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How to catch the names in audio materials

  Tags: Names
 Language Learning Forum : Questions About Your Target Languages Post Reply
athos
Diglot
Newbie
Singapore
Joined 4158 days ago

3 posts - 2 votes
Speaks: Mandarin*, English
Studies: German, Spanish, French

 
 Message 1 of 2
06 May 2018 at 12:51pm | IP Logged 
I'm learning English via listening to audio materials, such as "A murder is announced" BBC
radio program recorded. However, I'm quite bad at remember the names. After 3 to 5 minutes,
I'm soon lost at a "who is who" status.

For this piece itself, I could "do the homework" get all the characters from wiki. But in
general, how could I improve my "name recognition"? In everyday life, I'm also quite bad at
remembering names.
1 person has voted this message useful



Speakeasy
Senior Member
Canada
Joined 1880 days ago

456 posts - 1067 votes 
Studies: German

 
 Message 2 of 2
06 May 2018 at 7:58pm | IP Logged 
Hello, athos. As this would appear to be only your second post in almost 11 years, it may have escaped your attention that a "replacement" language forum was launched in July, 2015. You might wish to consider registering on the new forum and posing your question there. Here is the LINK: A Language Learners' Forum

As to your questions concerning "how to catch names" and "name recognition", I would have to admit that this poses a rather unique problem in "vocabulary" acquisition. If you can obtain a transcript of the audio recordings, obviously, this would be the shortest route. However, acquiring a more general knowledge of names requires a great deal of exposure, either through literature or audio sources.

I have noticed that, occasionally, some older language courses provide lists of "given names" with their pronunciation. While I have not take the time to research the matter, I do know that lists of "popular" given names can be readily found on the internet. As "diminutives" exist for many given names (e.g., Richard = Rich, Ritchie, Rick, Ricky, Dick, Dickie), hopefully, the lists will also provide the diminutives. It is also possible that some of these lists might provide a pronunciation guide. One way or another, you're going to have to do a lot of digging!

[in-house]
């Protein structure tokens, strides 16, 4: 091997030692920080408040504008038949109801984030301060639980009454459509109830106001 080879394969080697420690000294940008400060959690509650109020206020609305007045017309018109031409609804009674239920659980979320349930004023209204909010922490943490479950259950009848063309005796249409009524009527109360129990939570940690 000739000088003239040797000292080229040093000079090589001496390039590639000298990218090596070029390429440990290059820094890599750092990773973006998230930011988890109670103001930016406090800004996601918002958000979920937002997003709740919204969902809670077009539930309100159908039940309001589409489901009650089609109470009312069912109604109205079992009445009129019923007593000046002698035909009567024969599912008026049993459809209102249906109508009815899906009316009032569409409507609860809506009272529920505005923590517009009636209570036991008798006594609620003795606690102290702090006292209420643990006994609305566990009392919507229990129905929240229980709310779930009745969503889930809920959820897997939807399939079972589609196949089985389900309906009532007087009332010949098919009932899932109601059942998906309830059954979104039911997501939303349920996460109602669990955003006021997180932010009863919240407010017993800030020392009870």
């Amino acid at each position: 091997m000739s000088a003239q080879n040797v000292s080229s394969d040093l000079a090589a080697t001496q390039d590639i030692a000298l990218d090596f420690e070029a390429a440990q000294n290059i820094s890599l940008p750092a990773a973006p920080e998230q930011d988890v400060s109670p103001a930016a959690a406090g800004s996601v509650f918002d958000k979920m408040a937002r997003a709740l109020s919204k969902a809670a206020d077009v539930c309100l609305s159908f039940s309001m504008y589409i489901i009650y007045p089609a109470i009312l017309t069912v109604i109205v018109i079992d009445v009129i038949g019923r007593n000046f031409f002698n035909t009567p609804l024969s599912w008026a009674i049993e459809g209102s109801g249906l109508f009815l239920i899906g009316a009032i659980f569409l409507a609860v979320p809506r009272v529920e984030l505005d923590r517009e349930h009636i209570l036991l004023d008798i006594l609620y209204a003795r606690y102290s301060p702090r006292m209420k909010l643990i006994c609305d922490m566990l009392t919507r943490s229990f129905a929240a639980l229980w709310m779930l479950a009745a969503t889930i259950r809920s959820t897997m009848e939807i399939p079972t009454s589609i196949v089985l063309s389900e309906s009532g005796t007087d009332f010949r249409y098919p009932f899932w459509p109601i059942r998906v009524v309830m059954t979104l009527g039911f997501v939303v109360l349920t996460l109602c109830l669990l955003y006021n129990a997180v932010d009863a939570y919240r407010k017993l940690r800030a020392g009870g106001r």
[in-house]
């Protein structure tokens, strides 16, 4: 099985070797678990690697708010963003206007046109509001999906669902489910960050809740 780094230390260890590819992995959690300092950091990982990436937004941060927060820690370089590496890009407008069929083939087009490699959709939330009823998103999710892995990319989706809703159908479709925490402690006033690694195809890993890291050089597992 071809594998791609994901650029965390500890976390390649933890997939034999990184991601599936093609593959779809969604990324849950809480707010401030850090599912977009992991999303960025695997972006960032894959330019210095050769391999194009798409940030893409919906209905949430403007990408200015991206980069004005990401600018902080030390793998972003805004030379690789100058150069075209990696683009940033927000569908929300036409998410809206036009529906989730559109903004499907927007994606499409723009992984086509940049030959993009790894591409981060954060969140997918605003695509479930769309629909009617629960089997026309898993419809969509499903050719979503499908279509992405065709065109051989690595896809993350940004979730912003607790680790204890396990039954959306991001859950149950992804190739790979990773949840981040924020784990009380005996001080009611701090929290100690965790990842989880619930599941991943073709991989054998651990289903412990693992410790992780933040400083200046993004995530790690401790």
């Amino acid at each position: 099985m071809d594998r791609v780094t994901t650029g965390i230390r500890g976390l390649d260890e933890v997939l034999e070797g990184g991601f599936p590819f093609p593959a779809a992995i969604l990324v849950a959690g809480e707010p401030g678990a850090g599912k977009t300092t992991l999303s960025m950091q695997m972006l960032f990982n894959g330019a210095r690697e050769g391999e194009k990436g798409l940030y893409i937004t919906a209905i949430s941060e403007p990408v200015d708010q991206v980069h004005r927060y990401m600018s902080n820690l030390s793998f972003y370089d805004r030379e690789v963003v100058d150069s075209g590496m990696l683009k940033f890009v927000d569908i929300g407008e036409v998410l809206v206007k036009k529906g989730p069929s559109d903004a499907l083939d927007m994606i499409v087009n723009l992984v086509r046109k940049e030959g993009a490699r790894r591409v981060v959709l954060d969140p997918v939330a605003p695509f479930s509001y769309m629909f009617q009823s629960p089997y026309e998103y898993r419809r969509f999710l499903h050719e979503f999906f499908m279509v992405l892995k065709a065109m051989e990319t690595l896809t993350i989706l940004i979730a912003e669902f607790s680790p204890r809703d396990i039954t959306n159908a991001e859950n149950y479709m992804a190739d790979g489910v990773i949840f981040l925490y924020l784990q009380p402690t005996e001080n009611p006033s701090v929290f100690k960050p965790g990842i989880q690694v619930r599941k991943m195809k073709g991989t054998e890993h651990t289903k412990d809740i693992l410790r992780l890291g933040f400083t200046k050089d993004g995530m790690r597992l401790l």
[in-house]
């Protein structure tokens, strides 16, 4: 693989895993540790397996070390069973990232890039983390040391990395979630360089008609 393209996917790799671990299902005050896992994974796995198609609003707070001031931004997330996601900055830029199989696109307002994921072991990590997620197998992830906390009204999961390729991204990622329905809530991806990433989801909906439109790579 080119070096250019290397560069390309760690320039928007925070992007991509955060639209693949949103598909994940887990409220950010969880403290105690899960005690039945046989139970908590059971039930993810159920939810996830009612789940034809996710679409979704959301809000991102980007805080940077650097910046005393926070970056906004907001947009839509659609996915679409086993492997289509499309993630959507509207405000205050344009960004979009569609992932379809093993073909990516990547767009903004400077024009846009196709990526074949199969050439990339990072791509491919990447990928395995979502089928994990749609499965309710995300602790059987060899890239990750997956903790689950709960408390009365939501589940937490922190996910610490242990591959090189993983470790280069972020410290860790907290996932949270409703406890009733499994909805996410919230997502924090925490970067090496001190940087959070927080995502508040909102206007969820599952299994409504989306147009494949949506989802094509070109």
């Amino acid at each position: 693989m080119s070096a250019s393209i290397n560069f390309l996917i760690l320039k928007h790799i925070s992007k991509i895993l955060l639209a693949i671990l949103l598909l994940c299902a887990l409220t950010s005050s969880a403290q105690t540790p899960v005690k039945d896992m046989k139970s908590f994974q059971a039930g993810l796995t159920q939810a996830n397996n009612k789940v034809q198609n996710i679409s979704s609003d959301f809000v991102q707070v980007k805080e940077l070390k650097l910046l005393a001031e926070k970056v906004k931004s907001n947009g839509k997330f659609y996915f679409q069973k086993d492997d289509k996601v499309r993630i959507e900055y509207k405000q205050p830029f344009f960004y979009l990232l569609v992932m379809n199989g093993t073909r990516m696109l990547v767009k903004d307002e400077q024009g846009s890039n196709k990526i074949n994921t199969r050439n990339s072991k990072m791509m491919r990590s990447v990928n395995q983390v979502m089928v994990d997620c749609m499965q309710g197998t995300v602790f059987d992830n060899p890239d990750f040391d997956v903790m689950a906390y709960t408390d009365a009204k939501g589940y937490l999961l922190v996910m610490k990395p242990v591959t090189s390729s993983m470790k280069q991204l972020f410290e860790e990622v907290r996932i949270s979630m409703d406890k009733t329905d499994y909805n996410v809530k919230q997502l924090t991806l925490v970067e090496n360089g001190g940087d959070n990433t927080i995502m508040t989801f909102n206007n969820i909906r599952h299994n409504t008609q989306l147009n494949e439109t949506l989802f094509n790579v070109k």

Another aspect of "names" is that, in certain cultures and sub-cultures -- and as far as I understand, this includes the British -- it is not at all uncommon for people to adopt more-or-less unique "monikers" which their friends and colleagues may, or may not, use when addressing them. Obviously, complicates the problem of "name recognition."

Now then, how to retain names? I have worked alongside people for several years and, upon being requested to introduce them to someone else, have been incapable of doing so because my mind "draws a blank"; so then, I cannot offer any advice.

I look forward to seeing you on the new forum.
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